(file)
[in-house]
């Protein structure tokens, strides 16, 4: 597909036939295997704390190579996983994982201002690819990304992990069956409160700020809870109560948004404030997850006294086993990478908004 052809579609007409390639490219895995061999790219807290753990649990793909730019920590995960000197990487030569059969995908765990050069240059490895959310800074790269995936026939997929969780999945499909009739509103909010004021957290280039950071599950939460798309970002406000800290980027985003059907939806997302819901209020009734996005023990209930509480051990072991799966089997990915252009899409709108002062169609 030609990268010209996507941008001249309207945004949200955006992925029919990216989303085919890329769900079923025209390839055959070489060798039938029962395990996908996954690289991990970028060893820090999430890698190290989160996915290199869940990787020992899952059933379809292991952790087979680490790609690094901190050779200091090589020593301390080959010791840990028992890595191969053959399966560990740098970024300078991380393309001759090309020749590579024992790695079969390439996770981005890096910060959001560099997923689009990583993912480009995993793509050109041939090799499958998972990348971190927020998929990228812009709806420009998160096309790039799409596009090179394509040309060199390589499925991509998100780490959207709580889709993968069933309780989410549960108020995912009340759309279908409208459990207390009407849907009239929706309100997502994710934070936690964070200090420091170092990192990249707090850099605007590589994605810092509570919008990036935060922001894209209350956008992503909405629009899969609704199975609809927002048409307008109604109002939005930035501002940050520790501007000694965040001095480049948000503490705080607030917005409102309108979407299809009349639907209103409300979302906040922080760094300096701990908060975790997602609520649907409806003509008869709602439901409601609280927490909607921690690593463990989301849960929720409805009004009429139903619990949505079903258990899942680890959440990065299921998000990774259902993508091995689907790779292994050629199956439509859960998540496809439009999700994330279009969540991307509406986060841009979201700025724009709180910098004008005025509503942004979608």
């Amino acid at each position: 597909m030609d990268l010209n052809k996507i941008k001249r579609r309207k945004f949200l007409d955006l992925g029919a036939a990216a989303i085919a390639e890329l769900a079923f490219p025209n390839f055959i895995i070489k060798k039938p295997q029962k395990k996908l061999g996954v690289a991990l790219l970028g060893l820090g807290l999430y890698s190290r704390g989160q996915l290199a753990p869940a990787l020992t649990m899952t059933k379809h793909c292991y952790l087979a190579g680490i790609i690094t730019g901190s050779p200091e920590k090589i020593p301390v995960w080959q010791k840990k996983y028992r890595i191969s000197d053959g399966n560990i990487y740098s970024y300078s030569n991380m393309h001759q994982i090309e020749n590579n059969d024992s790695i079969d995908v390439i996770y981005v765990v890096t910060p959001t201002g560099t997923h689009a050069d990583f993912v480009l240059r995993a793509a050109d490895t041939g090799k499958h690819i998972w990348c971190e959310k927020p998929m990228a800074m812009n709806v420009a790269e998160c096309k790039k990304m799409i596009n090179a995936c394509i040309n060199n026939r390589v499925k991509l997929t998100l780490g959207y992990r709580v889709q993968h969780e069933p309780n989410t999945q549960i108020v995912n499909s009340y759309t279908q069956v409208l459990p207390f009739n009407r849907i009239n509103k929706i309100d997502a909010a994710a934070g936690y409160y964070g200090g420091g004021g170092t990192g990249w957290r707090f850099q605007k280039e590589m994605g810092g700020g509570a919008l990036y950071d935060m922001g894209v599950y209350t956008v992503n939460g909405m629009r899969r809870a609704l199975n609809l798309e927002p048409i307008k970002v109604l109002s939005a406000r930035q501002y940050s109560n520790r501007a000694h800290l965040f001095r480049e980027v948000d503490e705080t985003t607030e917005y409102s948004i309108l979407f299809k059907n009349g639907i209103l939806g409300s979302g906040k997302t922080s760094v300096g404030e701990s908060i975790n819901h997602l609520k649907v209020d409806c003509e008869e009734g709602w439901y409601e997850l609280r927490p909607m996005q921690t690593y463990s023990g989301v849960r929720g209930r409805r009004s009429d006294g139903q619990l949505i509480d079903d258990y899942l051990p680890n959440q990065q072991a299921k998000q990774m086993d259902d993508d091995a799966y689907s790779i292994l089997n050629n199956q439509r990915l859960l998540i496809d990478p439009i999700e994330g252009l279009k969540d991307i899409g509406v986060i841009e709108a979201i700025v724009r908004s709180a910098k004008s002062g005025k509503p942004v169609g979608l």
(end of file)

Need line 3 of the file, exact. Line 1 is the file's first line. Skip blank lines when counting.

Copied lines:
């Amino acid at each position: 597909m030609d990268l010209n052809k996507i941008k001249r579609r309207k945004f949200l007409d955006l992925g029919a036939a990216a989303i085919a390639e890329l769900a079923f490219p025209n390839f055959i895995i070489k060798k039938p295997q029962k395990k996908l061999g996954v690289a991990l790219l970028g060893l820090g807290l999430y890698s190290r704390g989160q996915l290199a753990p869940a990787l020992t649990m899952t059933k379809h793909c292991y952790l087979a190579g680490i790609i690094t730019g901190s050779p200091e920590k090589i020593p301390v995960w080959q010791k840990k996983y028992r890595i191969s000197d053959g399966n560990i990487y740098s970024y300078s030569n991380m393309h001759q994982i090309e020749n590579n059969d024992s790695i079969d995908v390439i996770y981005v765990v890096t910060p959001t201002g560099t997923h689009a050069d990583f993912v480009l240059r995993a793509a050109d490895t041939g090799k499958h690819i998972w990348c971190e959310k927020p998929m990228a800074m812009n709806v420009a790269e998160c096309k790039k990304m799409i596009n090179a995936c394509i040309n060199n026939r390589v499925k991509l997929t998100l780490g959207y992990r709580v889709q993968h969780e069933p309780n989410t999945q549960i108020v995912n499909s009340y759309t279908q069956v409208l459990p207390f009739n009407r849907i009239n509103k929706i309100d997502a909010a994710a934070g936690y409160y964070g200090g420091g004021g170092t990192g990249w957290r707090f850099q605007k280039e590589m994605g810092g700020g509570a919008l990036y950071d935060m922001g894209v599950y209350t956008v992503n939460g909405m629009r899969r809870a609704l199975n609809l798309e927002p048409i307008k970002v109604l109002s939005a406000r930035q501002y940050s109560n520790r501007a000694h800290l965040f001095r480049e980027v948000d503490e705080t985003t607030e917005y409102s948004i309108l979407f299809k059907n009349g639907i209103l939806g409300s979302g906040k997302t922080s760094v300096g404030e701990s908060i975790n819901h997602l609520k649907v209020d409806c003509e008869e009734g709602w439901y409601e997850l609280r927490p909607m996005q921690t690593y463990s023990g989301v849960r929720g209930r409805r009004s009429d006294g139903q619990l949505i509480d079903d258990y899942l051990p680890n959440q990065q072991a299921k998000q990774m086993d259902d993508d091995a799966y689907s790779i292994l089997n050629n199956q439509r990915l859960l998540i496809d990478p439009i999700e994330g252009l279009k969540d991307i899409g509406v986060i841009e709108a979201i700025v724009r908004s709180a910098k004008s002062g005025k509503p942004v169609g979608l």